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Jobs in Irish stores at risk as Laura Ashley chain files for administration

The company said the coronavirus outbreak has “had an immediate and significant impact on trading.”

Image: PA

WORKERS IN FIVE Laura Ashley stores across Ireland are facing uncertainty as the fashion chain has filed for administration after rescue talks were halted by the coronavirus outbreak.

The troubled retailer had been in talks with stakeholders over refinancing, but it said its “revised cash flow forecasts and increased uncertainty” mean it will not be able to secure these funds in sufficient time.

Largest shareholder Mui Asia said it was unable to support the retailer with “financial support in the required timeframe”.

Laura Ashley said it hired advisers from PwC to oversee the administration today.

The Irish stores in Dublin, Athlone, Galway and Cork are administered by the retailer’s UK operation, which employs around 2,700 staff.

A spokesperson for the company was unable to confirm exactly how many people are employed by Laura Ashley in Ireland, however all of the jobs are at risk. There are also four Laura Ashley stores in Northern Ireland.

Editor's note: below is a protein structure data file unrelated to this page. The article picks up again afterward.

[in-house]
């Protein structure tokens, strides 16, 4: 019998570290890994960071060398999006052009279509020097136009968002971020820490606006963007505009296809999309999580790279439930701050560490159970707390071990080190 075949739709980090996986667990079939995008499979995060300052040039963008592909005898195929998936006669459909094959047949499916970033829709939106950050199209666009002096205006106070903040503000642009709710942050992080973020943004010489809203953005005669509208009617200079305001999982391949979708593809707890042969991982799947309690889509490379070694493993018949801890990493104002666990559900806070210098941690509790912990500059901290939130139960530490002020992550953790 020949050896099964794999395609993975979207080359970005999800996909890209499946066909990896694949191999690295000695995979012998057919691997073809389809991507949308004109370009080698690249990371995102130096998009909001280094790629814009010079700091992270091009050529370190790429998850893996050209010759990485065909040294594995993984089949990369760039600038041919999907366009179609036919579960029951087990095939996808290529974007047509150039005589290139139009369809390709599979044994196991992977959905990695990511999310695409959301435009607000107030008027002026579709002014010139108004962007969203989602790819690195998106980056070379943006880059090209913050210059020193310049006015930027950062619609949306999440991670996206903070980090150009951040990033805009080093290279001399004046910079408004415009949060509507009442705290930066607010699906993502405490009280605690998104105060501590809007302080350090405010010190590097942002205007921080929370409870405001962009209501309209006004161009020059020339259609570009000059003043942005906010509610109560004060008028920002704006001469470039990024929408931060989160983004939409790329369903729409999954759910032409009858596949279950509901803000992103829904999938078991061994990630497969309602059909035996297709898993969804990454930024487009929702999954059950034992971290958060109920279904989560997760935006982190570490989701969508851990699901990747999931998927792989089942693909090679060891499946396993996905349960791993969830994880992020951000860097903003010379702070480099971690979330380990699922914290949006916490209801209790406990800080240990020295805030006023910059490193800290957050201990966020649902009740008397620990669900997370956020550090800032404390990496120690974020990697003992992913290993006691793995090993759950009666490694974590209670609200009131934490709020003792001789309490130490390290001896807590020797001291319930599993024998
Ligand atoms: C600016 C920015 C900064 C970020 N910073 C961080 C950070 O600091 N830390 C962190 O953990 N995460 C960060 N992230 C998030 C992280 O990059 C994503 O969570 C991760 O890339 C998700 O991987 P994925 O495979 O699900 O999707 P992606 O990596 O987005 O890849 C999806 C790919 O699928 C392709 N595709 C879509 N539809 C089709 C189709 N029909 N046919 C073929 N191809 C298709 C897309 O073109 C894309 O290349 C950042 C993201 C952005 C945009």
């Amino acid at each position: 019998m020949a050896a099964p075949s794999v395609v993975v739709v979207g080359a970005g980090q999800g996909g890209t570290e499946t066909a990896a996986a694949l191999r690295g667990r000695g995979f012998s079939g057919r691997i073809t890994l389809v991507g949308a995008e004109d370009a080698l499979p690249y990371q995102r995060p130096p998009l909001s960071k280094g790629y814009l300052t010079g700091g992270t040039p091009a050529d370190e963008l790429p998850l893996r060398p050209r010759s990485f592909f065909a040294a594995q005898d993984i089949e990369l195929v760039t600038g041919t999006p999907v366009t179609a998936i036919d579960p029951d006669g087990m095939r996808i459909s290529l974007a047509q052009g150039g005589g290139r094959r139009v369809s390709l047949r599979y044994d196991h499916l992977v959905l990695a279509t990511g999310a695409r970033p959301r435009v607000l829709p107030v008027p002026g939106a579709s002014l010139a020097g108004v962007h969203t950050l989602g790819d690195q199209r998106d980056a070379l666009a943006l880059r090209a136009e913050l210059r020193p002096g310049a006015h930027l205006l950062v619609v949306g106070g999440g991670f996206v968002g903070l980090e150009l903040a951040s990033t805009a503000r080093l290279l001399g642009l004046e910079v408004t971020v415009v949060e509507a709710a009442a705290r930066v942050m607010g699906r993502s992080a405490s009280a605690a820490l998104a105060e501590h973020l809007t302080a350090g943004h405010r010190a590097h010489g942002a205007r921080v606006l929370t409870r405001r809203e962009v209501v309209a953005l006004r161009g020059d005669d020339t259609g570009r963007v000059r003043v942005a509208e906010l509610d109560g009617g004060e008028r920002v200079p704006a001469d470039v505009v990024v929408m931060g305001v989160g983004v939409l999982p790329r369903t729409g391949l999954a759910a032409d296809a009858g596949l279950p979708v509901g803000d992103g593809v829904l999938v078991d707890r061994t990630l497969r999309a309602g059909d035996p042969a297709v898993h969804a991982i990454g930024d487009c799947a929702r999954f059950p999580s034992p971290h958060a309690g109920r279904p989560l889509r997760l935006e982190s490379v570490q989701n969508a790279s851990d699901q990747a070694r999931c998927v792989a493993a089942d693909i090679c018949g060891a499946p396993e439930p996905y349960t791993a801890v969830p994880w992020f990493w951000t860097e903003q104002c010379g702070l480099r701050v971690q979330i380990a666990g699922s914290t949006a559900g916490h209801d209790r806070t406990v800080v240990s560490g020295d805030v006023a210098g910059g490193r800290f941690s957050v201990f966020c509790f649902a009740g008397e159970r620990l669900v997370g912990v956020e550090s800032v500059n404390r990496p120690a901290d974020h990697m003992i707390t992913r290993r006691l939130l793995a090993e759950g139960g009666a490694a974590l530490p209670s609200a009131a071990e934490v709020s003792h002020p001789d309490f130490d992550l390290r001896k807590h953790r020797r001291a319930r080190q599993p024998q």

Earlier this week, it was reported that it was in discussions about the £15 million (€16.5 million) loan with private equity fund Hilco Capital to finance its immediate working capital requirements.

Laura Ashley said it had seen an upturn in sales in recent weeks, with trading up 24% year on year for the seven weeks to 13 March.

However, it said the Covid-19 virus outbreak has “had an immediate and significant impact on trading, and ongoing developments indicate that this will be a sustained national situation”.

The announcement comes after a challenging period for the clothing and furnishings brand, which saw pre-tax losses balloon to £4 million (€4.4 million) in 2019.

Sales for the year also plunged by 11% to £109.6 million (€120.5 million) for the year.

Shares in the company plummeted 68.9% to 0.3p in early trading today. It has also asked for its shares to be suspended from trading on the London Stock Exchange.

Julie Palmer, partner at Begbies Traynor, said: “Laura Ashley is the first high-profile business casualty to fall victim to coronavirus and unlikely to be the last as we start to see the impact of this pandemic on the UK economy.

As the UK closes its doors, footfall will plummet ever further, emptying stores and causing increasing financial distress.

With reporting by Céimin Burke

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